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HVAC EBITDA & Valuation Multiples – 2024 Report

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This report covers EBITDA and SDE (Seller’s Discretionary Earnings) multiples for private HVAC company sales from Q3 2022 to Q1 2024. Our research team compiled data for this report from private equity networks, expert interviews, and proprietary databases. (Sources)

The tables below display average EBITDA and SDE multiples for HVAC companies, categorized by company type, specialization, as well as EBITDA and SDE range.

EBITDA Multiples for Private HVAC Companies, Q1 2024

Company Type Specialization EBITDA Range
$500K-1M $1-5M $5-10M
Commercial  Heating 5.6x 7.5x 8.5x
Cooling 5.9x 7.8x 8.7x
All-Purpose 5.1x 7.3x 9.1x
Residential Heating 6.2x 8x 9.7x
Cooling 6x 8.1x 9.4x
All-Purpose 5.8x 9.7x 11x
Industrial Heating 6x 7.7x 8.9x
Cooling 5.3x 8.1x 9.1
All-Purpose 5.5x 7.9x 9.3x

SDE Multiples for Private HVAC Companies, Q1 2024

Company Type Specialization SDE Range
$500K-1M $1-5M $5-10M
Commercial  Heating 4.9x 5.4x 6.4x
Cooling 5.2x 5.7x 6.5x
All-Purpose 5.1x 5.8x 6.7x
Residential Heating 5x 6.1x 7.4x
Cooling 5.5x 6.2x 7.7x
All-Purpose 5.6x 6.5x 7.9x
Industrial Heating 5.3x 5.7x 7x
Cooling 5.4x 5.9x 7.7x
All-Purpose 5.4x 6x 7.1x

The following sections include an overview of HVAC M&A in Q1 2024.

The State of HVAC M&A

As of Q1 2024, HVAC companies are in a stable position, continuing the steady increase in valuations that has occurred over the last decade. Current averages hover around 8x EBITDA/ 5.1x SDE, which marks a 20% increase from pre-pandemic numbers. 

HVAC is fairly resistant to macroeconomic fluctuations due to its necessity as a service. The only exception to HVAC’s stability is within the commercial sector. Commercial HVAC sees most of its revenue from new construction installation, creating a dependence on new projects—which are often subject to macroeconomic factors. 

The following chart depicts the trend of EBITDA multiples for private commercial HVAC compared to residential and industrial HVAC between Q1 2020 and Q3 2023.

HVAC EBITDA Multiples, Q1 2020 – Q1 2024

Chart (5)

Within both residential and commercial sectors, the majority of HVAC companies utilize small operations with a limited number of skilled technicians. This business model allows them to generate profitable revenue. Our data suggests that sellers who employed a team of well-trained technicians, as opposed to a bare-bones workforce, generated better M&A results. 

Our research team found that ~52% of HVAC companies that go to market do not sell. In these cases, buyer hesitation occurred for one of several reasons, typically a high level of owner dependence and customer attrition. For the companies that did sell, the presence of an M&A advisory firm was associated with higher valuations and cash payouts.

Related: See our article on the Top M&A Advisory Firms in the US

The Future of HVAC M&A – Our Team’s Predictions

In 2024, our research team is seeing the following trends:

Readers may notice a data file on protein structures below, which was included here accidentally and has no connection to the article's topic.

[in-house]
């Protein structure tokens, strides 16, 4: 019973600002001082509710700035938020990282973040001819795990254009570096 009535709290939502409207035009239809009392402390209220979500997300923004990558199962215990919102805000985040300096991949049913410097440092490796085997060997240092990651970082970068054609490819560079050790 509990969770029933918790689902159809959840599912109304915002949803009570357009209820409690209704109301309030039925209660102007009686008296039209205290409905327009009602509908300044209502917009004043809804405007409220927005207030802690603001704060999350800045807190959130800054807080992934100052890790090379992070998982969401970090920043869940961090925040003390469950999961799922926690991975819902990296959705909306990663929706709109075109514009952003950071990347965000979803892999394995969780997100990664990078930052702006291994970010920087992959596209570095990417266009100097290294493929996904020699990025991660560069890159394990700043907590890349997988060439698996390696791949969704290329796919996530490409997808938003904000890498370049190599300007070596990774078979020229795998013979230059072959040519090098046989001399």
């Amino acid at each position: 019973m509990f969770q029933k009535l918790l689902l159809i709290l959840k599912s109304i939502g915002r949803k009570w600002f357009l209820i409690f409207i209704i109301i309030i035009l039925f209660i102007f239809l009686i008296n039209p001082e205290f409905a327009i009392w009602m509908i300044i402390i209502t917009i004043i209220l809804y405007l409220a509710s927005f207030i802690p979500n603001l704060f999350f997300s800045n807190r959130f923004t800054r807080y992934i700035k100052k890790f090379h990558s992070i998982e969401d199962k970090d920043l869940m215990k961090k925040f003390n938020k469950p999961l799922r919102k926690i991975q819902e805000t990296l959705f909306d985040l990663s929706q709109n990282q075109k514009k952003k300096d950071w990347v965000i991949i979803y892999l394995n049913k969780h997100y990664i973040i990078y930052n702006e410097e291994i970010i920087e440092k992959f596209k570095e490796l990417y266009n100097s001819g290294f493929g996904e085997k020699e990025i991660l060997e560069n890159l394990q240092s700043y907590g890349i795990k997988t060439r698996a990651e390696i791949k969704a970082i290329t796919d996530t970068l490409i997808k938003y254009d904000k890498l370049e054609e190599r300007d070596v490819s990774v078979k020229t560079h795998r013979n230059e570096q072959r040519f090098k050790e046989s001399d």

• Valuation multiples hinge on good operations. By reducing owner dependency and showing a stabile revenue stream through long-term or recurring contracts, HVAC companies can present a vision of their business that appeals to almost all acquirers. This concept is especially important for HVAC companies in the commercial sector, since their installation-based business model often makes them more difficult to sell.
  • Residential HVAC companies will continue to outperform the commercial sector. Due to a more consistent customer base, residential companies will continue to dominate the HVAC M&A subsector until the economy rebounds, at which time commercial HVAC companies will see an increase in multiples and overall earnouts. 
  • Weather changes will drive a steady long-term increase in HVAC valuations. As their services become more essential in the face of climate change, both perceived and actual, HVAC companies across all sectors will likely enjoy a reliable increase in valuations. 
  • The upcoming year poses challenges. With the Fed continuing to raise interest rates after a brief pause over the summer, HVAC companies will face slightly lower valuations as buyers get shorter on capital. 2024’s M&A market will likely see a greater number of smaller (sub-$100M) deals, which may be good news for lower middle-market companies.

Selling your HVAC Company

Selling an HVAC company is a stressful process for owners, who must grapple with both the logistical and the emotional process of the sale. Having sold multiple businesses to private equity and strategic buyers, I am a big fan of transparency, a value that doesn’t characterize the M&A world when it comes to valuations. I’m available for a brief conversation if you are seeking third-party advice. You can contact me through the link below or this site’s contact page.

Sources:

Evan Bailyn

Evan Bailyn is a best-selling author and award-winning speaker on the subjects of SEO and thought leadership. Contact Evan here.

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